monthly playbook july 2017

Lunch with “R”: My aunt and I typically schedule a summer lunch together.  Although, I can’t speak for her, I really enjoy the opportunity to catch up with her 1:1.  It occurred to me last Friday morning that we had yet to have our lunch. I texted her that morning and much to my delight, she was free.  I love it when an impromptu “plan” comes together. July has been such a full and busy month.  I was so grateful for a nice, long lunch with one of my favorite people.  The view was quite spectacular too.

monthly playbook july 2017







How did you play this month?

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How Does it Get Better Than This?

Something to say to yourself to keep the positive flow of the universe coming your way. Although useful when things are not going your way, this question is especially beneficial when things are going well. It will signal that you’re grateful and open to more. How does it get better than this?

How does it get better than this

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How I Discovered My Blind Spot

During the ten years while my father battled Parkinson’s Disease, I learned a valuable lesson about respecting boundaries and giving unsolicited advice. Witnessing his decline and was fraught with many emotions. It was scary to see someone who was once so physically strong and independent relying on others and devices (a walker and later, a wheelchair) to navigate the world. I had such a powerful desire to help. To do anything I could to stretch time so he could be with us for as long as possible.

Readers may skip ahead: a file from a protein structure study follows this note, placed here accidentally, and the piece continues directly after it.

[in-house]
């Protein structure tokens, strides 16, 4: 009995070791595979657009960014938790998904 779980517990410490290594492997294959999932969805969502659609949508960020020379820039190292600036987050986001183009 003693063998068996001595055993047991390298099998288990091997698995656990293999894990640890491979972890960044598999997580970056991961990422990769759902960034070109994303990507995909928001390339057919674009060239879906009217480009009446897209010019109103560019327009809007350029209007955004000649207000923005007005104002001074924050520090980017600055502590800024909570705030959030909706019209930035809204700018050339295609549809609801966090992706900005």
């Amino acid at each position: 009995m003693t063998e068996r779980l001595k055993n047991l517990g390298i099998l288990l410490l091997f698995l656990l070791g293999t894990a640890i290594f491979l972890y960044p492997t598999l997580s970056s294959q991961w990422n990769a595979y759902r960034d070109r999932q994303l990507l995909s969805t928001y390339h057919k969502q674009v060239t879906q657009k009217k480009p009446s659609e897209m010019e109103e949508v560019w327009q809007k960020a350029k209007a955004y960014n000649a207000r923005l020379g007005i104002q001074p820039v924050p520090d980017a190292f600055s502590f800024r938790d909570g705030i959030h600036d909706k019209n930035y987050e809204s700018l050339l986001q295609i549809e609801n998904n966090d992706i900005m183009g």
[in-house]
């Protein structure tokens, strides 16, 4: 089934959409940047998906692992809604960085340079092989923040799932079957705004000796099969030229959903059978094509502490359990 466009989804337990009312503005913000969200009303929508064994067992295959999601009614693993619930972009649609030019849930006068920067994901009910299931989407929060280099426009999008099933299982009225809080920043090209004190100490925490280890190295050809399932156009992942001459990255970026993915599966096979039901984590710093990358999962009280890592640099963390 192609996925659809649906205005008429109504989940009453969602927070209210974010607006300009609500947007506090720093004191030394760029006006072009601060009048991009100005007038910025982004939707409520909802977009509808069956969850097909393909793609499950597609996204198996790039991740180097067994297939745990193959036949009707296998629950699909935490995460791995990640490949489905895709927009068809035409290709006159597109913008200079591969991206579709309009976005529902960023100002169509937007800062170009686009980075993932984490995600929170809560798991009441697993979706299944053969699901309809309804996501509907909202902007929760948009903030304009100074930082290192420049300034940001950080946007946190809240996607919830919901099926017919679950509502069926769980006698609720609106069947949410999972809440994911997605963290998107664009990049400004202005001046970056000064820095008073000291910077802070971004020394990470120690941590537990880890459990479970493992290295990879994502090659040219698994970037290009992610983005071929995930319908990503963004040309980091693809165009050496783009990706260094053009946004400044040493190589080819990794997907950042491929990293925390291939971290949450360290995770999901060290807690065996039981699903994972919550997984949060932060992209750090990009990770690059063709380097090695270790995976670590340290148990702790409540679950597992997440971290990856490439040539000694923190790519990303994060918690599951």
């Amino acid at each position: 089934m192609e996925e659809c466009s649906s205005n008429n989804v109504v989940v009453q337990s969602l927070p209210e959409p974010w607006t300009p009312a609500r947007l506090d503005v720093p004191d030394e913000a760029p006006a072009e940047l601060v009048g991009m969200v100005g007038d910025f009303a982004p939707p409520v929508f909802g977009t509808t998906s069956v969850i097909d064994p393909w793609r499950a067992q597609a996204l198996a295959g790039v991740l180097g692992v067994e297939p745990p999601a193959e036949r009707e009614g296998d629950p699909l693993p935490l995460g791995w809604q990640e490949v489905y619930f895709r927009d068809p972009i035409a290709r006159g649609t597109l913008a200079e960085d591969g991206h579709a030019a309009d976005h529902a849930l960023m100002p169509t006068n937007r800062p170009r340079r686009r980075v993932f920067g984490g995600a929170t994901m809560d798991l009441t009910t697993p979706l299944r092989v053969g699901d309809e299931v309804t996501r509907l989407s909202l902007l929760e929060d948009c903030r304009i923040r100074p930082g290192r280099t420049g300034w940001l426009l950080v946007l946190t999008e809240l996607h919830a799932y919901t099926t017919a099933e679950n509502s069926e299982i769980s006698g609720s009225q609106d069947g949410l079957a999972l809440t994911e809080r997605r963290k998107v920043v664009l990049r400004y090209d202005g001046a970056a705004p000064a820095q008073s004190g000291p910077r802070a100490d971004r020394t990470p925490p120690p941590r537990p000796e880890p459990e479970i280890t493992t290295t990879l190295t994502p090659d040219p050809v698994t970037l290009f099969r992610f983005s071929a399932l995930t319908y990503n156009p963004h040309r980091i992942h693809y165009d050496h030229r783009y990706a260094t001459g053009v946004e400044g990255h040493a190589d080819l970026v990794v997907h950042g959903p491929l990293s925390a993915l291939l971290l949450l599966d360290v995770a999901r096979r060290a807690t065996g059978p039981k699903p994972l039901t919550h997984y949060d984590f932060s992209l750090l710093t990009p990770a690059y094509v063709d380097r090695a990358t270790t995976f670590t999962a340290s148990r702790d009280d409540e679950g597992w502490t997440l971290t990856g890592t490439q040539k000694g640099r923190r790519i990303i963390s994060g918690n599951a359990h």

There were moments of tension when he didn’t seem too open to hearing about the latest study or practices that could improve or prolong his life. He always humored me by politely listening but promptly returned to business as usual. Business as usual typically involved a fall, hospital stays and distress for those of us that loved him. I had all sorts of ideas and opinions on how we could prevent the next catastrophe and perhaps avoid the impossible, his eventual death.

My love and presence in his life, which I now see was more than enough for him to endure whatever came his way, compelled me to overstep. I didn’t want him to suffer. I wanted him in my life. He needed my help. I now see these beliefs as justifications for inappropriate behavior. There were times when he had specific needs and asked for help—rides to the doctor, could I make him a sandwich, assistance with his sweater or pills. I was more than happy to lend a hand. However, all that unsolicited advice and judgment about what he was or wasn’t doing. Not asked for and not helpful.

how I discovered my blind spotAfter he passed I was completely torn up by but the circumstances of his death. I felt a choice he made about his care hastened his decline and none of us said or did enough to prevent it. Deeply grieving, I shared my guilt about the situation with my uncle. He lovingly reminded me that my dad lived the life he wanted. It was all on his terms. It was then when I realized that loving and caring about the outcomes for someone does not give me permission to meddle in their choices. It was a hard lesson to learn.